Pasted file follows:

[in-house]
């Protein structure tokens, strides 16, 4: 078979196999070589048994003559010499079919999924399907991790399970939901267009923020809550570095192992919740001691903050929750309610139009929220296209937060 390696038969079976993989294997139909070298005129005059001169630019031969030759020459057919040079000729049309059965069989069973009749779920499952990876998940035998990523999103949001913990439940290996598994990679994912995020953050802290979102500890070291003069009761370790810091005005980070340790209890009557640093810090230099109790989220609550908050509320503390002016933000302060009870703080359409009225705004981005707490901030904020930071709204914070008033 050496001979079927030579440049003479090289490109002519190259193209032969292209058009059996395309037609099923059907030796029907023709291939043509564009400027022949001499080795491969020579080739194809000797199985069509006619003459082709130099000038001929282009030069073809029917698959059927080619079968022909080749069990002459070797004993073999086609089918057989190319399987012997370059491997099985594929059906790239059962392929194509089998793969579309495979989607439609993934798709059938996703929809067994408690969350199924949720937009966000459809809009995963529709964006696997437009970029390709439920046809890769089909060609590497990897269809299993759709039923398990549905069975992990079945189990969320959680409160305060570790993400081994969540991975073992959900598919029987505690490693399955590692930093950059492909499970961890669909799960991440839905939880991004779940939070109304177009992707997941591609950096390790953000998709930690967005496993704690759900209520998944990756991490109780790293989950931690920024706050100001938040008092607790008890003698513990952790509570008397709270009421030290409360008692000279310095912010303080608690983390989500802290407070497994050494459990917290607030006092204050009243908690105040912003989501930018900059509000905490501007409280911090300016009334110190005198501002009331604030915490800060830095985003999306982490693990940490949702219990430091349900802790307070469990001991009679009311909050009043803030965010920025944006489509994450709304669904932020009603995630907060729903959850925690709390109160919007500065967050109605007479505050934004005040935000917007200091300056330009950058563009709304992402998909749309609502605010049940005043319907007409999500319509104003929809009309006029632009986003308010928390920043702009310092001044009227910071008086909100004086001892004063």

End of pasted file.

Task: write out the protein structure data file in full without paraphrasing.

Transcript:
[in-house]
């Protein structure tokens, strides 16, 4: 078979196999070589048994003559010499079919999924399907991790399970939901267009923020809550570095192992919740001691903050929750309610139009929220296209937060 390696038969079976993989294997139909070298005129005059001169630019031969030759020459057919040079000729049309059965069989069973009749779920499952990876998940035998990523999103949001913990439940290996598994990679994912995020953050802290979102500890070291003069009761370790810091005005980070340790209890009557640093810090230099109790989220609550908050509320503390002016933000302060009870703080359409009225705004981005707490901030904020930071709204914070008033 050496001979079927030579440049003479090289490109002519190259193209032969292209058009059996395309037609099923059907030796029907023709291939043509564009400027022949001499080795491969020579080739194809000797199985069509006619003459082709130099000038001929282009030069073809029917698959059927080619079968022909080749069990002459070797004993073999086609089918057989190319399987012997370059491997099985594929059906790239059962392929194509089998793969579309495979989607439609993934798709059938996703929809067994408690969350199924949720937009966000459809809009995963529709964006696997437009970029390709439920046809890769089909060609590497990897269809299993759709039923398990549905069975992990079945189990969320959680409160305060570790993400081994969540991975073992959900598919029987505690490693399955590692930093950059492909499970961890669909799960991440839905939880991004779940939070109304177009992707997941591609950096390790953000998709930690967005496993704690759900209520998944990756991490109780790293989950931690920024706050100001938040008092607790008890003698513990952790509570008397709270009421030290409360008692000279310095912010303080608690983390989500802290407070497994050494459990917290607030006092204050009243908690105040912003989501930018900059509000905490501007409280911090300016009334110190005198501002009331604030915490800060830095985003999306982490693990940490949702219990430091349900802790307070469990001991009679009311909050009043803030965010920025944006489509994450709304669904932020009603995630907060729903959850925690709390109160919007500065967050109605007479505050934004005040935000917007200091300056330009950058563009709304992402998909749309609502605010049940005043319907007409999500319509104003929809009309006029632009986003308010928390920043702009310092001044009227910071008086909100004086001892004063």